Natural gas futures fell but recovered following the release of government inventory figures showing an increase in working gas storage well above what the market had been expecting.

For the week ended Aug. 21, the Energy Information Administration reported an injection of 69 Bcf in its 10:30 a.m. EDT release, and the expiring September futures contract fell to a low of $2.630. By 10:45 a.m., September was trading at $2.678, down 1.5 cents from Wednesday’s settlement.

Prior to the release of the data, analysts were looking for an increase near 60 Bcf. ICAP Energy estimated 61 Bcf, and IAF Advisors had calculated a 61 Bcf increase as well. A Reuters poll of 20 traders and analysts showed an average 59 Bcf with a range of 47 to 64 Bcf.

“I don’t get why it would rally back after a bearish number,” said a New York floor trader. “The high side of expectations was 64 Bcf, With 69 Bcf, what is going on here? Perhaps people were looking to get in this market at lower levels and saw the low $2.60s as an opportunity.”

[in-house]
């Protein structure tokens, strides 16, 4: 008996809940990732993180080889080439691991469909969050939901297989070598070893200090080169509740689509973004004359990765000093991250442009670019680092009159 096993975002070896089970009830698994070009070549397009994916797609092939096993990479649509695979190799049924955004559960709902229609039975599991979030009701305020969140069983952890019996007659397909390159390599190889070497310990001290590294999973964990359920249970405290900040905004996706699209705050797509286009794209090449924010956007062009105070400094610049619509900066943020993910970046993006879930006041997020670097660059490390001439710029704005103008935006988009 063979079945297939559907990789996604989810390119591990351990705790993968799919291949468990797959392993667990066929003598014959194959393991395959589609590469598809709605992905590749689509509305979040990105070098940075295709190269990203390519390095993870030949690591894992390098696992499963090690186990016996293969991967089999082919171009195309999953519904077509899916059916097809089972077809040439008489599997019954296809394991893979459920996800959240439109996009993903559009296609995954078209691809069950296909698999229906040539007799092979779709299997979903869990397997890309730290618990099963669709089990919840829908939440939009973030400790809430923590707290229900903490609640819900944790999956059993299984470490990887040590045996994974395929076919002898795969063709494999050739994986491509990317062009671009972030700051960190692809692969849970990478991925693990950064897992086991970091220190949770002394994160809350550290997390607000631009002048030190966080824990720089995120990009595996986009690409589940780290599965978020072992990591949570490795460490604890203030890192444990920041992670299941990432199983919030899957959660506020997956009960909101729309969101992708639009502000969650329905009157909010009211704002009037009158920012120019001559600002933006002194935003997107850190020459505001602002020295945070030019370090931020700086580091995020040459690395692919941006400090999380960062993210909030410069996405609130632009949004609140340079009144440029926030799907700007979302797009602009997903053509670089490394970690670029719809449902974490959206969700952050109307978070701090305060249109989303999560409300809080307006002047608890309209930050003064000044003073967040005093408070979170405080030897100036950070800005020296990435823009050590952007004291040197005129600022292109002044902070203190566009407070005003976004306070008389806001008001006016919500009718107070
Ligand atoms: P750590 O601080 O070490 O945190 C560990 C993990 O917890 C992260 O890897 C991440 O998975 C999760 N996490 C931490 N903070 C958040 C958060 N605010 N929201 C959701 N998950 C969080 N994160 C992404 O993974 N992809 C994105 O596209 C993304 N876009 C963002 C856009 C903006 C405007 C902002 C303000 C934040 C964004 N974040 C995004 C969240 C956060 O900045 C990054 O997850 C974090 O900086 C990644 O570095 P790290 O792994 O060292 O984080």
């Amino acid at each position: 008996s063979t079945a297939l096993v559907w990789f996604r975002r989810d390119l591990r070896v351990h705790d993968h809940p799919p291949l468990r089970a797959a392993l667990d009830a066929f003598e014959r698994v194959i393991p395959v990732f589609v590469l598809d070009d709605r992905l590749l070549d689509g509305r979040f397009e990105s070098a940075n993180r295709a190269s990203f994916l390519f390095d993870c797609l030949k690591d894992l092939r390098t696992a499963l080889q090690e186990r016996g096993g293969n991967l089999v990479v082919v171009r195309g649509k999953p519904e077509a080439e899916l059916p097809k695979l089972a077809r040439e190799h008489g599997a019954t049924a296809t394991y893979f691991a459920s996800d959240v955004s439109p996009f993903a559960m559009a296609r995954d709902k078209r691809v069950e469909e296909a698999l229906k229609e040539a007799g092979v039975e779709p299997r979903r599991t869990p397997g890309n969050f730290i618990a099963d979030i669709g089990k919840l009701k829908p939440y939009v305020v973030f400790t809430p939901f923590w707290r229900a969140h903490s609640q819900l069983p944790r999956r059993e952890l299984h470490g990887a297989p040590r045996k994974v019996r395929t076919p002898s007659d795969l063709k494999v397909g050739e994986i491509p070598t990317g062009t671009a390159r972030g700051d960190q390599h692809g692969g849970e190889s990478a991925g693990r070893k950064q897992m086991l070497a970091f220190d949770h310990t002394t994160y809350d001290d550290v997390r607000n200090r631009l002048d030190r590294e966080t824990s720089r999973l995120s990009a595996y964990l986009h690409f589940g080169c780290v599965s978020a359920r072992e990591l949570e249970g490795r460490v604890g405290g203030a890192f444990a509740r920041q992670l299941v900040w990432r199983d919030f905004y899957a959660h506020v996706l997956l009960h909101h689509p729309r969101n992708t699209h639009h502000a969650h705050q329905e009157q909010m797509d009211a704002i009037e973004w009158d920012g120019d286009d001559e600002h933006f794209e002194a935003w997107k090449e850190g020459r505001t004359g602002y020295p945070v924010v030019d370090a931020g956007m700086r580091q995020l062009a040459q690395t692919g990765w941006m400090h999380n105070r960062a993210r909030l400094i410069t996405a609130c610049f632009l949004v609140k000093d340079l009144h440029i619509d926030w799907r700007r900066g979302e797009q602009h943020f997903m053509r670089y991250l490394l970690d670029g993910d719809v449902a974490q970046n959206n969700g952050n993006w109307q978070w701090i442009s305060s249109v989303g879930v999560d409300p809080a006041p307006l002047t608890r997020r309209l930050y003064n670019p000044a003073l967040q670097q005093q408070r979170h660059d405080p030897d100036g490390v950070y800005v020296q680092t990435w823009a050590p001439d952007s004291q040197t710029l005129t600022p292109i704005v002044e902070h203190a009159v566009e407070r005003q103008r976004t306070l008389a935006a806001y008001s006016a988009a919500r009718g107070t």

Analysts see an inconsistency in reports that makes an accurate assessment difficult. Tim Evans of Citi Futures Perspective called the report “a clear bearish surprise. In terms of the larger pattern here, we note there has been considerable volatility in recent reports, with some alternation between bullish and bearish surprises that makes it difficult to forecast and difficult to assess the background supply-demand balance.”

Inventories now stand at 3,099 Bcf and are 480 Bcf greater than last year and 88 Bcf more than the five-year average. In the East Region 53 Bcf was injected and the West Region saw inventories increase by 4 Bcf. Stocks in the Producing Region rose by 12 Bcf.

The Producing Region salt cavern storage figure was up 1 Bcf at 287 Bcf, while the non-salt cavern figure increased 11 Bcf to 823 Bcf.